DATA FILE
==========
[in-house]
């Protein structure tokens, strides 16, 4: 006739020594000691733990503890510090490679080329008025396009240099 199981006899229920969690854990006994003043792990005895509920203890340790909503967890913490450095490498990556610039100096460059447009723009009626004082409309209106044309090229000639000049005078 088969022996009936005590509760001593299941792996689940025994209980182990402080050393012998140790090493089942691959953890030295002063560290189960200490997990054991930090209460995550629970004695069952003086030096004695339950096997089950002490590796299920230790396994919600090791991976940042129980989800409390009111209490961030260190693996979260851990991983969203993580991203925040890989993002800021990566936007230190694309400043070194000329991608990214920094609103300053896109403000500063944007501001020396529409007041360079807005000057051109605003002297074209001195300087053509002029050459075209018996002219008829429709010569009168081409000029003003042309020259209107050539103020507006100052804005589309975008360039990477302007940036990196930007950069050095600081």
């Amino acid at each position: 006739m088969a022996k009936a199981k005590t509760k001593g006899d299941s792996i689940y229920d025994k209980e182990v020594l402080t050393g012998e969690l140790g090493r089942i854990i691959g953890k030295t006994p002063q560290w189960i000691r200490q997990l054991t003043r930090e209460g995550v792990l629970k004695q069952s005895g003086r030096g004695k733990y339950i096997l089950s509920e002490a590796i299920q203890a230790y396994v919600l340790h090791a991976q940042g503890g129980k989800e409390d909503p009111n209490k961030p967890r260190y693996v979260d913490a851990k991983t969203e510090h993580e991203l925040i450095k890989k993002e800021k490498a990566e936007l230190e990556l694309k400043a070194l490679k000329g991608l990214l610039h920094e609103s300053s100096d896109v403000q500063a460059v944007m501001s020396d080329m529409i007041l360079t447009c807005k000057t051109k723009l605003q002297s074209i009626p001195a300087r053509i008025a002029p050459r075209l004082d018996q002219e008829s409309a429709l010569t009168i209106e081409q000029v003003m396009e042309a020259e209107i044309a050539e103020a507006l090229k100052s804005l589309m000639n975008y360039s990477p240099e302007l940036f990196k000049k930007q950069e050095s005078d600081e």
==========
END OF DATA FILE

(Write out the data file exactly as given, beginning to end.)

[in-house]
């Protein structure tokens, strides 16, 4: 006739020594000691733990503890510090490679080329008025396009240099 199981006899229920969690854990006994003043792990005895509920203890340790909503967890913490450095490498990556610039100096460059447009723009009626004082409309209106044309090229000639000049005078 088969022996009936005590509760001593299941792996689940025994209980182990402080050393012998140790090493089942691959953890030295002063560290189960200490997990054991930090209460995550629970004695069952003086030096004695339950096997089950002490590796299920230790396994919600090791991976940042129980989800409390009111209490961030260190693996979260851990991983969203993580991203925040890989993002800021990566936007230190694309400043070194000329991608990214920094609103300053896109403000500063944007501001020396529409007041360079807005000057051109605003002297074209001195300087053509002029050459075209018996002219008829429709010569009168081409000029003003042309020259209107050539103020507006100052804005589309975008360039990477302007940036990196930007950069050095600081």
């Amino acid at each position: 006739m088969a022996k009936a199981k005590t509760k001593g006899d299941s792996i689940y229920d025994k209980e182990v020594l402080t050393g012998e969690l140790g090493r089942i854990i691959g953890k030295t006994p002063q560290w189960i000691r200490q997990l054991t003043r930090e209460g995550v792990l629970k004695q069952s005895g003086r030096g004695k733990y339950i096997l089950s509920e002490a590796i299920q203890a230790y396994v919600l340790h090791a991976q940042g503890g129980k989800e409390d909503p009111n209490k961030p967890r260190y693996v979260d913490a851990k991983t969203e510090h993580e991203l925040i450095k890989k993002e800021k490498a990566e936007l230190e990556l694309k400043a070194l490679k000329g991608l990214l610039h920094e609103s300053s100096d896109v403000q500063a460059v944007m501001s020396d080329m529409i007041l360079t447009c807005k000057t051109k723009l605003q002297s074209i009626p001195a300087r053509i008025a002029p050459r075209l004082d018996q002219e008829s409309a429709l010569t009168i209106e081409q000029v003003m396009e042309a020259e209107i044309a050539e103020a507006l090229k100052s804005l589309m000639n975008y360039s990477p240099e302007l940036f990196k000049k930007q950069e050095s005078d600081e």